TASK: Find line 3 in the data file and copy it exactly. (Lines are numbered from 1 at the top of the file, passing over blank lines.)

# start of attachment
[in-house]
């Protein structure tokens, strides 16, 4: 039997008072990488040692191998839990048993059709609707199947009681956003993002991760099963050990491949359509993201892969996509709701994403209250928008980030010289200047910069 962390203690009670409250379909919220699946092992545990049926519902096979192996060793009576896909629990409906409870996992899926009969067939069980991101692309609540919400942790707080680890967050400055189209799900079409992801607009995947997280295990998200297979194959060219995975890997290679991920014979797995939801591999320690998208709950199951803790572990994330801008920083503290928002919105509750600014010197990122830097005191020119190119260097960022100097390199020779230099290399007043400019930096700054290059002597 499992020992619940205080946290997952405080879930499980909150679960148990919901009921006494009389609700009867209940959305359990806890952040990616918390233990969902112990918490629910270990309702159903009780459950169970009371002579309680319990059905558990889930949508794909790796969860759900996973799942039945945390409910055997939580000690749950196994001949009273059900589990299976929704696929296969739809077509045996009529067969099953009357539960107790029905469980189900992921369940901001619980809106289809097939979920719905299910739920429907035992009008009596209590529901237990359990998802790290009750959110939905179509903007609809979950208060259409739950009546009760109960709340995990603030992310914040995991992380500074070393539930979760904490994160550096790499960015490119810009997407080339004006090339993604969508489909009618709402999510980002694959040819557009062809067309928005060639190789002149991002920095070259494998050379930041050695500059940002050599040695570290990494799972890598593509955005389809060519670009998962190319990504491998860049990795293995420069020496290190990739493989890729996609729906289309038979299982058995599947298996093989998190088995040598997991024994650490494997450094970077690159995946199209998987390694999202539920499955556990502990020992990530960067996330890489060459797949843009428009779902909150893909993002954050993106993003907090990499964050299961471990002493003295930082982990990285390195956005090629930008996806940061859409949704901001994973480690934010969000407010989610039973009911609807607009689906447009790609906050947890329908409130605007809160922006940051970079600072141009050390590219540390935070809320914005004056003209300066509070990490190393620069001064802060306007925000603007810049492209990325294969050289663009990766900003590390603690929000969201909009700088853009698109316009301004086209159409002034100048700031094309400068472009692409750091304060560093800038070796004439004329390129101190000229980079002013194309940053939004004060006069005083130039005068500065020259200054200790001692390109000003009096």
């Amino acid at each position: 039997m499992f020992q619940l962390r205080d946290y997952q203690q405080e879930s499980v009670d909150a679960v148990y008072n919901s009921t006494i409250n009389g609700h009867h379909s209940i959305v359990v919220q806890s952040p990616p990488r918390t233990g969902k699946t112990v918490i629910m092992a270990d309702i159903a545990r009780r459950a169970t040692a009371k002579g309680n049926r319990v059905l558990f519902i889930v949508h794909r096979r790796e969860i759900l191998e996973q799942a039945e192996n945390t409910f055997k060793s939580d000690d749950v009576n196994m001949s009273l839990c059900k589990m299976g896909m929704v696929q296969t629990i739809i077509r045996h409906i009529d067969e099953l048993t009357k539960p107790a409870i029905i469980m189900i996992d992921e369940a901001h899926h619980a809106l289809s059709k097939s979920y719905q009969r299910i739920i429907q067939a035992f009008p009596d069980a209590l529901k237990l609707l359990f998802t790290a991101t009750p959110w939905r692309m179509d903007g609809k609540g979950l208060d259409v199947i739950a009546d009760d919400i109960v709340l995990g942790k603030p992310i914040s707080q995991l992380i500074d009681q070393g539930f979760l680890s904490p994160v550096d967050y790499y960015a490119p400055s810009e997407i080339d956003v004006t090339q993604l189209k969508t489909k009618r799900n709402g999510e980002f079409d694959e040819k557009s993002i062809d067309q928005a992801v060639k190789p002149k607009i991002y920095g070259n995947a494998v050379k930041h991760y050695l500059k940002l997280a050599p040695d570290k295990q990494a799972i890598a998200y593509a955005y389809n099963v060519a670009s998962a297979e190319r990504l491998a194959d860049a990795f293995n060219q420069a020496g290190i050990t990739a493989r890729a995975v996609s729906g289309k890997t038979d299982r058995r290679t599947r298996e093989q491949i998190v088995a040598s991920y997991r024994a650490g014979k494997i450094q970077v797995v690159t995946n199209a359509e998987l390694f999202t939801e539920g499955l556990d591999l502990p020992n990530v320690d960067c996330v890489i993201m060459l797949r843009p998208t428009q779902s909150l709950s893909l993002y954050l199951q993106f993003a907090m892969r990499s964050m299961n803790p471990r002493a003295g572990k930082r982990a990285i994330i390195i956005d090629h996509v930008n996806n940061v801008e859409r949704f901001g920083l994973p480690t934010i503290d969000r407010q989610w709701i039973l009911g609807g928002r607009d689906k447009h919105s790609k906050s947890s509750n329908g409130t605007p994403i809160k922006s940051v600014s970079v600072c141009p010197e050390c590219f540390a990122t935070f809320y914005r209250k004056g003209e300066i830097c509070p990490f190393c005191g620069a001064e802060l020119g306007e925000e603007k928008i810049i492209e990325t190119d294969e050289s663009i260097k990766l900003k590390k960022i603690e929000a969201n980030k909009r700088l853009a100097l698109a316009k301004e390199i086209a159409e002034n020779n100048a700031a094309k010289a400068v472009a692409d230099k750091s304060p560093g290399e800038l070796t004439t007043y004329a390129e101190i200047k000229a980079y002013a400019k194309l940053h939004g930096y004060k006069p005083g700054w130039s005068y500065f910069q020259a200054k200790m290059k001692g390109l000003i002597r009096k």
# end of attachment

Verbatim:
């Amino acid at each position: 039997m499992f020992q619940l962390r205080d946290y997952q203690q405080e879930s499980v009670d909150a679960v148990y008072n919901s009921t006494i409250n009389g609700h009867h379909s209940i959305v359990v919220q806890s952040p990616p990488r918390t233990g969902k699946t112990v918490i629910m092992a270990d309702i159903a545990r009780r459950a169970t040692a009371k002579g309680n049926r319990v059905l558990f519902i889930v949508h794909r096979r790796e969860i759900l191998e996973q799942a039945e192996n945390t409910f055997k060793s939580d000690d749950v009576n196994m001949s009273l839990c059900k589990m299976g896909m929704v696929q296969t629990i739809i077509r045996h409906i009529d067969e099953l048993t009357k539960p107790a409870i029905i469980m189900i996992d992921e369940a901001h899926h619980a809106l289809s059709k097939s979920y719905q009969r299910i739920i429907q067939a035992f009008p009596d069980a209590l529901k237990l609707l359990f998802t790290a991101t009750p959110w939905r692309m179509d903007g609809k609540g979950l208060d259409v199947i739950a009546d009760d919400i109960v709340l995990g942790k603030p992310i914040s707080q995991l992380i500074d009681q070393g539930f979760l680890s904490p994160v550096d967050y790499y960015a490119p400055s810009e997407i080339d956003v004006t090339q993604l189209k969508t489909k009618r799900n709402g999510e980002f079409d694959e040819k557009s993002i062809d067309q928005a992801v060639k190789p002149k607009i991002y920095g070259n995947a494998v050379k930041h991760y050695l500059k940002l997280a050599p040695d570290k295990q990494a799972i890598a998200y593509a955005y389809n099963v060519a670009s998962a297979e190319r990504l491998a194959d860049a990795f293995n060219q420069a020496g290190i050990t990739a493989r890729a995975v996609s729906g289309k890997t038979d299982r058995r290679t599947r298996e093989q491949i998190v088995a040598s991920y997991r024994a650490g014979k494997i450094q970077v797995v690159t995946n199209a359509e998987l390694f999202t939801e539920g499955l556990d591999l502990p020992n990530v320690d960067c996330v890489i993201m060459l797949r843009p998208t428009q779902s909150l709950s893909l993002y954050l199951q993106f993003a907090m892969r990499s964050m299961n803790p471990r002493a003295g572990k930082r982990a990285i994330i390195i956005d090629h996509v930008n996806n940061v801008e859409r949704f901001g920083l994973p480690t934010i503290d969000r407010q989610w709701i039973l009911g609807g928002r607009d689906k447009h919105s790609k906050s947890s509750n329908g409130t605007p994403i809160k922006s940051v600014s970079v600072c141009p010197e050390c590219f540390a990122t935070f809320y914005r209250k004056g003209e300066i830097c509070p990490f190393c005191g620069a001064e802060l020119g306007e925000e603007k928008i810049i492209e990325t190119d294969e050289s663009i260097k990766l900003k590390k960022i603690e929000a969201n980030k909009r700088l853009a100097l698109a316009k301004e390199i086209a159409e002034n020779n100048a700031a094309k010289a400068v472009a692409d230099k750091s304060p560093g290399e800038l070796t004439t007043y004329a390129e101190i200047k000229a980079y002013a400019k194309l940053h939004g930096y004060k006069p005083g700054w130039s005068y500065f910069q020259a200054k200790m290059k001692g390109l000003i002597r009096k």